Campaign aims to open up jobs to young people without degrees

By Derren Hayes

| 06 January 2016

Two major children's charities have launched a campaign urging employers, particularly those in the voluntary sector, to make more job opportunities available to young people without degrees.

A new campaign is urging employers, particularly charities, to adopt more inclusive recruitment practices. Image: Tom Julier

The Open To All campaign aims to encourage more inclusive recruitment practices among employers so that candidates’ suitability for a role is judged on their skills and experience rather than whether they have a degree.

Children England and the National Children’s Bureau (NCB), who are behind the initiative, say charities are missing out on a pool of talented young people that could fill positions that do not necessarily require a degree.

They say the charity sector should be leading on the issue of inclusive employment practices, and hope that signing up to the Open To All campaign will become a “badge of honour” for employers in much the same way as paying the Living Wage is.

Writing in the latest issue of CYP Now magazine, Kathy Evans, chief executive of Children England, said the campaign has been launched to counter the growing trend in the charity sector of entry-level positions being taken by graduates.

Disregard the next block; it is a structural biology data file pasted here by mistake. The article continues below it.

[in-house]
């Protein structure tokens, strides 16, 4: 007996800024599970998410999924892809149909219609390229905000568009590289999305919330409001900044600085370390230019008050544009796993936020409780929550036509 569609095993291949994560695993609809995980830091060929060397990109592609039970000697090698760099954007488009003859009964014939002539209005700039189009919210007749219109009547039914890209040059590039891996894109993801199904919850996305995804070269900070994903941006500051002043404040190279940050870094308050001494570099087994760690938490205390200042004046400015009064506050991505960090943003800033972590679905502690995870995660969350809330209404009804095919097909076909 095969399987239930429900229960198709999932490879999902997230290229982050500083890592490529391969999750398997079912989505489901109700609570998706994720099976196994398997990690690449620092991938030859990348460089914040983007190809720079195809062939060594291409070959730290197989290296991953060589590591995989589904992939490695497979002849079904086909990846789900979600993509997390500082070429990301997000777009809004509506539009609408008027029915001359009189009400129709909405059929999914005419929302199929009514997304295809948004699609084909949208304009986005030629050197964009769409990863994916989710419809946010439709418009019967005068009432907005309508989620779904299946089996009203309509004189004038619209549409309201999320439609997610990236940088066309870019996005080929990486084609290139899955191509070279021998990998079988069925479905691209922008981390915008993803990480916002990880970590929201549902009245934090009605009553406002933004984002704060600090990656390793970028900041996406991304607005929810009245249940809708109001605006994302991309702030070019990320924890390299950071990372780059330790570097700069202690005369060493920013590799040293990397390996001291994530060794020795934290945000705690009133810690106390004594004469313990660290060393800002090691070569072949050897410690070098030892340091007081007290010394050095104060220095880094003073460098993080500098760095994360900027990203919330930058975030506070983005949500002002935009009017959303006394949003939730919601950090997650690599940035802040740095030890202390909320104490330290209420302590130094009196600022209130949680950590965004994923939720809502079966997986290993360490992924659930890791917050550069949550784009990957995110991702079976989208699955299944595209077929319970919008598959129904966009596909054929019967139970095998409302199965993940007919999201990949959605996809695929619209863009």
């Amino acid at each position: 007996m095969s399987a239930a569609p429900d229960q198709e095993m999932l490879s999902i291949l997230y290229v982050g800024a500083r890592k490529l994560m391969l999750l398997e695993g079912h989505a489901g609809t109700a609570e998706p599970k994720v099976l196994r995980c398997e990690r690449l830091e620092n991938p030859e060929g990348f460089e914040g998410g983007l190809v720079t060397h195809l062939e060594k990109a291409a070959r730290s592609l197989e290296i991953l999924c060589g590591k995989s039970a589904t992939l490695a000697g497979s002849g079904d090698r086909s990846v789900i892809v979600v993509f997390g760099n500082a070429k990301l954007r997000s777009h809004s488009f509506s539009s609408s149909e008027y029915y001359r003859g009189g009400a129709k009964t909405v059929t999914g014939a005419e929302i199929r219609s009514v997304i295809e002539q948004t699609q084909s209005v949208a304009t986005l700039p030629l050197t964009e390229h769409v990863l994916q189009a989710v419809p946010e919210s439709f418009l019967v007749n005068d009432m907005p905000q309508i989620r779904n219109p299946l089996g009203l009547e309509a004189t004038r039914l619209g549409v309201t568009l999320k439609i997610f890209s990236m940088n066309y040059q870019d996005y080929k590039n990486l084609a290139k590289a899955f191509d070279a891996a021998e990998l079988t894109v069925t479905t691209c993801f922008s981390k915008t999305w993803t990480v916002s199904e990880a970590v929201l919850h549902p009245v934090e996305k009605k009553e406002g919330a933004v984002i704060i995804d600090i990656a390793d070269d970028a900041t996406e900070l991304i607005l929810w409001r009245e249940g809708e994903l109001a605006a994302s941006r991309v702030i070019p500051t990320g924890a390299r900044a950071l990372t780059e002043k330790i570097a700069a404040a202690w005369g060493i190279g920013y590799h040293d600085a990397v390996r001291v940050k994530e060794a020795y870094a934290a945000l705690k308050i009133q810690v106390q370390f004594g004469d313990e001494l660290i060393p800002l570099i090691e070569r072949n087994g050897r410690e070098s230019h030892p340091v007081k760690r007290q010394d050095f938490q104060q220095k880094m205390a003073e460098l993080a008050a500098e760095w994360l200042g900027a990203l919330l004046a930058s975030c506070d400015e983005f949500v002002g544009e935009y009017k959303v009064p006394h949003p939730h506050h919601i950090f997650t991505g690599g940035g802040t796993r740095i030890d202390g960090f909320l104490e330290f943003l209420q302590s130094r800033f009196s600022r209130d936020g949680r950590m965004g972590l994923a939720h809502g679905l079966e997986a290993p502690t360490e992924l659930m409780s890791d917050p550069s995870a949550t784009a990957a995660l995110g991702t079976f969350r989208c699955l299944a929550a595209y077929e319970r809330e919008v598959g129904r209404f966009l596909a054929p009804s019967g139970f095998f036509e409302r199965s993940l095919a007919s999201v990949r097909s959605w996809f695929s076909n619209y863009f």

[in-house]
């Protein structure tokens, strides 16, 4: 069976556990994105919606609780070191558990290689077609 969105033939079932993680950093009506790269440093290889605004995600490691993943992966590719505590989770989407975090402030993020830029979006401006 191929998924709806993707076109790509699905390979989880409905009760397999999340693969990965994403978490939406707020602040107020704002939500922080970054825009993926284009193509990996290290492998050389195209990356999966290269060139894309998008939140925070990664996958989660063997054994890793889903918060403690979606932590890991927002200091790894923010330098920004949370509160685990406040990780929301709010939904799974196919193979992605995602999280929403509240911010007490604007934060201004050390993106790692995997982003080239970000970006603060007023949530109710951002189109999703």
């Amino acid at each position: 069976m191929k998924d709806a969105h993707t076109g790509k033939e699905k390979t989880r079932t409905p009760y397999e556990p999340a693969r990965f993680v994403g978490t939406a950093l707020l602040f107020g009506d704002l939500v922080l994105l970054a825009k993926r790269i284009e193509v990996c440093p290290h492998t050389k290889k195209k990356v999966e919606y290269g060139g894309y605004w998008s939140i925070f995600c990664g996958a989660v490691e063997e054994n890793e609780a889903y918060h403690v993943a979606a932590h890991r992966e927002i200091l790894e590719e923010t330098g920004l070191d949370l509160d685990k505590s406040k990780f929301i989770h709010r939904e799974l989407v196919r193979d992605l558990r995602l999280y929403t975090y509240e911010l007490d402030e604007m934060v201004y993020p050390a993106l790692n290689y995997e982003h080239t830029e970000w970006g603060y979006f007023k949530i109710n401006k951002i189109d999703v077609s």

“Increasingly, routes such as on-the-job experience or from service user to expert practitioner aren’t open to younger people,” she said.

“Junior communications posts are going to people with PhDs, showing just how unsustainable the situation has become.”

With many young people put off going to university because of high tuition fees, Evans said she hopes the campaign will signal to school pupils that they could have "brilliant careers and satisfying jobs in a voluntary sector that won’t ask them to take on such heavy student debts”.

Anna Feuchtwang, chief executive of NCB, who does not have a degree herself, said: “We need the most skilled, intelligent, committed people to work in our sector because children and young people deserve the best.

“A university degree is a fine achievement but it does not guarantee quality and workplaces that require one create an unnecessary barrier for many of the brightest and best.”

The campaign encourages any charity using phrases such as “degree or equivalent” in recruitment materials to opt for more inclusive language focused on the skills and experience required. It also wants employers to pledge to require a degree only for roles where it is technically essential.

An Open To All campaign page on the Children England website provides alternative recruitment copy that employers can use when advertising roles, and examples of professionals without degrees working in the charity sector.

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